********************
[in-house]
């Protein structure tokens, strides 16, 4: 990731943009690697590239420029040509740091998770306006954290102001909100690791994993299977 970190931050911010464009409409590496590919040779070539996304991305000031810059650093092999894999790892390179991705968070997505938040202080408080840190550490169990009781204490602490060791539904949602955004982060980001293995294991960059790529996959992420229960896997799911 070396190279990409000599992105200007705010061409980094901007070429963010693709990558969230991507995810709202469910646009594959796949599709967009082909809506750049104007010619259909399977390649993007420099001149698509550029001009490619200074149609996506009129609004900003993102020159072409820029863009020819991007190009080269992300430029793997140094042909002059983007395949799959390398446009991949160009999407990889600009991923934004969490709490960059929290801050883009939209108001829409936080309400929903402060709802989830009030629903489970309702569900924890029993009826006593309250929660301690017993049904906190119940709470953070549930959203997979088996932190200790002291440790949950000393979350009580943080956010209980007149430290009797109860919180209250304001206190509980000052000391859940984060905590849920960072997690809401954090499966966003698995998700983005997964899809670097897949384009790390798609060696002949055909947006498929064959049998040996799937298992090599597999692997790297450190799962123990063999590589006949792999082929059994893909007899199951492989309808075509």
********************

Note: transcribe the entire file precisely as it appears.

[in-house]
């Protein structure tokens, strides 16, 4: 990731943009690697590239420029040509740091998770306006954290102001909100690791994993299977 970190931050911010464009409409590496590919040779070539996304991305000031810059650093092999894999790892390179991705968070997505938040202080408080840190550490169990009781204490602490060791539904949602955004982060980001293995294991960059790529996959992420229960896997799911 070396190279990409000599992105200007705010061409980094901007070429963010693709990558969230991507995810709202469910646009594959796949599709967009082909809506750049104007010619259909399977390649993007420099001149698509550029001009490619200074149609996506009129609004900003993102020159072409820029863009020819991007190009080269992300430029793997140094042909002059983007395949799959390398446009991949160009999407990889600009991923934004969490709490960059929290801050883009939209108001829409936080309400929903402060709802989830009030629903489970309702569900924890029993009826006593309250929660301690017993049904906190119940709470953070549930959203997979088996932190200790002291440790949950000393979350009580943080956010209980007149430290009797109860919180209250304001206190509980000052000391859940984060905590849920960072997690809401954090499966966003698995998700983005997964899809670097897949384009790390798609060696002949055909947006498929064959049998040996799937298992090599597999692997790297450190799962123990063999590589006949792999082929059994893909007899199951492989309808075509």